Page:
To produce frozen French fries, Cavendish Farms uses intricate machinery that requires regular cleaning and maintenance to decrease downtime and increase efficiency. In its New Annan potato processing plant on Canada’s Prince Edward Island, the process required to maintain its technology was lengthy and cumbersome. Scales, shakers, vibrators, graders, baggers, open bag detectors, metal detectors, case packers, sortation conveyors, palletizers, wrappers, gear boxes, ceiling cooling units and stainless steel filters all require regular cleaning and repairs.
Oil from the French fries clogs pivot points and other components, including parts that are more complicated to clean and maintain. Each of the plant’s 12 Ishida scales has 28 buckets—14 pool hoppers and 14 weigh hoppers. It can take up to four hours every few months to disassemble one bucket, hand scrub each component and reassemble and replace the unit. Oil also can cause errors on the scales and other malfunctions, including errant fries in the machinery.
Chris Keough, packaging maintenance supervisor at Cavendish Farms’ New Annan plant, realized an alternative cleaning process was in the company’s best interest. One weekend, he watched an ultrasonic machine clean a set of golf clubs, and he got an idea. A few months later, an Omegasonics 33-gallon Pro Plus industrial unit was on the plant floor. “Our ultrasonic system has completely changed how we do things,” says Keough.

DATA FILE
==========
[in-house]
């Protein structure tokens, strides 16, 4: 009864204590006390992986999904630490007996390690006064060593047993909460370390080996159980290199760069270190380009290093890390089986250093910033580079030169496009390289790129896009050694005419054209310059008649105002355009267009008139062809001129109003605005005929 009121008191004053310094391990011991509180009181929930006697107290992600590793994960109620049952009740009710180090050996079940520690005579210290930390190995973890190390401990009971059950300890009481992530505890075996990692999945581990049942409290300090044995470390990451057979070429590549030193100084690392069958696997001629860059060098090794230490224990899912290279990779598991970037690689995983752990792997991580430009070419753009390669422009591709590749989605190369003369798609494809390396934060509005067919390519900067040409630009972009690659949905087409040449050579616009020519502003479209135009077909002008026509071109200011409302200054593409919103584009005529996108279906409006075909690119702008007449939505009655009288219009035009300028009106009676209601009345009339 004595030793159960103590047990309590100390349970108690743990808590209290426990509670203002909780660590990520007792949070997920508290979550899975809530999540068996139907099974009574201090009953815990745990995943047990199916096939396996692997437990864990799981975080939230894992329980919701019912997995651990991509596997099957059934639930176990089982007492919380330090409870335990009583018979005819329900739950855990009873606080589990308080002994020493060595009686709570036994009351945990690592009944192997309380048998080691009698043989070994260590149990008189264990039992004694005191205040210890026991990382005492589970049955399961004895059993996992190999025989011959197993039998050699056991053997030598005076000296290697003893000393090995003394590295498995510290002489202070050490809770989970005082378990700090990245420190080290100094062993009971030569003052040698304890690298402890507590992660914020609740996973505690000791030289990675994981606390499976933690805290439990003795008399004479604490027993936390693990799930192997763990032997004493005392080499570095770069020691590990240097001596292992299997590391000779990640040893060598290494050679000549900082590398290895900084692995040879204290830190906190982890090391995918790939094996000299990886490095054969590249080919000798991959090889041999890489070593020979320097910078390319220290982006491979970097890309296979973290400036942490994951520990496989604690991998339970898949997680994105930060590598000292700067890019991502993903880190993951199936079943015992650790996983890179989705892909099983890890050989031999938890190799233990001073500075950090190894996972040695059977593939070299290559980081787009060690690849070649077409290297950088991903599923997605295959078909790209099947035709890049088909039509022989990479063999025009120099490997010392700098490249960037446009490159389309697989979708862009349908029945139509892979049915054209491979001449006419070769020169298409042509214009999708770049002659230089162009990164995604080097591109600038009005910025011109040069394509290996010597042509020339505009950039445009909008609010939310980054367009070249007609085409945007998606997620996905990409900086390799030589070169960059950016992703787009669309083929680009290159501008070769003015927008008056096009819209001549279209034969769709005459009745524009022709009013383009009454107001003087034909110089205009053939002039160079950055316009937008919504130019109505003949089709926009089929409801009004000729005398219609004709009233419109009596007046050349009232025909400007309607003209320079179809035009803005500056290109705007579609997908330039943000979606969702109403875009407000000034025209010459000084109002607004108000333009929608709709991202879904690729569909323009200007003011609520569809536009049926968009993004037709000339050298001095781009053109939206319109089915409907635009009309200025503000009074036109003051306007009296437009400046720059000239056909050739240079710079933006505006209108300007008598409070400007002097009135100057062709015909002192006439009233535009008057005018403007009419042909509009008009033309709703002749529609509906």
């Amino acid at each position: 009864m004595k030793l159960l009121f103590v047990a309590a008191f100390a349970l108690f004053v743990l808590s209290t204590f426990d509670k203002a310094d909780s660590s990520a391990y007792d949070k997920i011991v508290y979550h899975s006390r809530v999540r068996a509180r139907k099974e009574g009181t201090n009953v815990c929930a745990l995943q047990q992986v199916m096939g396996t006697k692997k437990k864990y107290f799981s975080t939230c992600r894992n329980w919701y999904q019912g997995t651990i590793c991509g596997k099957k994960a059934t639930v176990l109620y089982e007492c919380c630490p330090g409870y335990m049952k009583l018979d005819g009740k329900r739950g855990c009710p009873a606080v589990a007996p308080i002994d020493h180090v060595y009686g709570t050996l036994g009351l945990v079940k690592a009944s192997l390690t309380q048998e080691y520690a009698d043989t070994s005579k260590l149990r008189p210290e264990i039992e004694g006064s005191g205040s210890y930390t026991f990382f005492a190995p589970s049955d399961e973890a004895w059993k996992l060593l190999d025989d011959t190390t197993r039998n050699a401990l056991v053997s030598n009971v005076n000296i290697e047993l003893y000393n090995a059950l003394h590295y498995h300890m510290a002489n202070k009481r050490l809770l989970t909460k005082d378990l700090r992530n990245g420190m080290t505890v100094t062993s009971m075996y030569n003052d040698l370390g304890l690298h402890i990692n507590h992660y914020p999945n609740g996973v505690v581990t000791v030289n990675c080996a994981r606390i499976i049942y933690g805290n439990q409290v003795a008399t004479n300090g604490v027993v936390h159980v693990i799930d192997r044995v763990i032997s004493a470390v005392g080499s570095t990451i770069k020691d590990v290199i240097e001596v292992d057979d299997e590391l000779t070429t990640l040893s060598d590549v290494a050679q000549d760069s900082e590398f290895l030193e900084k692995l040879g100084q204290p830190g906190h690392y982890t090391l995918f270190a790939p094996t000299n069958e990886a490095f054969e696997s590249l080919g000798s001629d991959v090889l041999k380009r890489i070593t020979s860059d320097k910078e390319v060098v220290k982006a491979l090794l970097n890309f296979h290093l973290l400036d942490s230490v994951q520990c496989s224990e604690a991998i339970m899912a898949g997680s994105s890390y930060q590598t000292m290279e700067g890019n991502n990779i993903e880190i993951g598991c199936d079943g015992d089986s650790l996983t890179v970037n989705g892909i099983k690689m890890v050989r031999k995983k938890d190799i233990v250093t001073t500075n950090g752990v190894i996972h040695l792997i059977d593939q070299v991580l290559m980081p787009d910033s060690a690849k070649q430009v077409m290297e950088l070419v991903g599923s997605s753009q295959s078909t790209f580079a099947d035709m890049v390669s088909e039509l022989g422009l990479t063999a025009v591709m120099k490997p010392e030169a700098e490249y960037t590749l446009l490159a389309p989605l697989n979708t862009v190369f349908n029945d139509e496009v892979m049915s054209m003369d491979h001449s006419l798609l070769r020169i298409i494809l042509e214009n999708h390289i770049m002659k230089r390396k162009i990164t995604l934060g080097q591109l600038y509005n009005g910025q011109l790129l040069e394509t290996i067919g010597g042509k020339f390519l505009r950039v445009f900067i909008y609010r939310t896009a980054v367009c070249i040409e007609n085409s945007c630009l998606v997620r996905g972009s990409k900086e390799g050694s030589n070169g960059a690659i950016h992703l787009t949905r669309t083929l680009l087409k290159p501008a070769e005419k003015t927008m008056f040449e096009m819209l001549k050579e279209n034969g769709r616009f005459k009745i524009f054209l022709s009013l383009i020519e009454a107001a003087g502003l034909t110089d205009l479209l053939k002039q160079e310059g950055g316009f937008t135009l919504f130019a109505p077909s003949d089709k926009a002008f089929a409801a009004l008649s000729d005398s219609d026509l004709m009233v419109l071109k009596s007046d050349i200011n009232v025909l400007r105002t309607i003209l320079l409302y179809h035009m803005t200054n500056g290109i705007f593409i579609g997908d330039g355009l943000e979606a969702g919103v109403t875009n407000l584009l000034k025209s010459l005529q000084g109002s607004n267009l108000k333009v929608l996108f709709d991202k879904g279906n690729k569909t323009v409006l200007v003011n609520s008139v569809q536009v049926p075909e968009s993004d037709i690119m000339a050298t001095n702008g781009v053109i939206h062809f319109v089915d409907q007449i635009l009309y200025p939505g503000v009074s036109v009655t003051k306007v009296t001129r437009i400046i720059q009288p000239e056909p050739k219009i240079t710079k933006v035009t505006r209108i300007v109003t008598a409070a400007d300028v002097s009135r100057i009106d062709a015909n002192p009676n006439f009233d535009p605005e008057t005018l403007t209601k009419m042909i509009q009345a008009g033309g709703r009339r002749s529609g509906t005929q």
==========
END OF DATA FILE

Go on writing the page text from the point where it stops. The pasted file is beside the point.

The plant has realized the benefits of the system in several areas including labor efficiency and time savings. Before installing the system, the regular maintenance task list, on top of emergency repairs, was so time consuming for his mechanic that maintenance was continuously backlogged. The ultrasonic unit has reduced cleaning time by more than 85 percent.
Previously, it took not only four hours to clean one of the Ishida bucket scales, it required a skilled mechanic to do it. Now, a staff member, not a mechanic, can clean eight scales in four hours. The plant floor worker simply puts the scale into the ultrasonic unit and leaves it largely unattended while it does its job.
“I can’t emphasize enough the amount of time the ultrasonic unit has freed up for my mechanic,” says Keough. “We purchased it in June 2014, and we can actually see the light at the end of the tunnel on our backlogged maintenance list. We’re running cleaner, better equipment and using fewer man hours to do it.”
With less time spent on cleaning, old and new components are getting deep cleaned on a regular basis, increasing their performance and efficiency. For example, vibrators used on the plant’s processing line contain fibers with only .02 inches between them. Over time, these spaces fill up with dirt and grime, deadening their vibration and ultimately decreasing production efficiency. The fibers and the spaces between them were nearly impossible to clean by hand. But, ultrasonic cavitation bubbles reach into these intricate crevices and thoroughly clean the delicate fibers and all adjoining components, decreasing maintenance time and increasing productivity.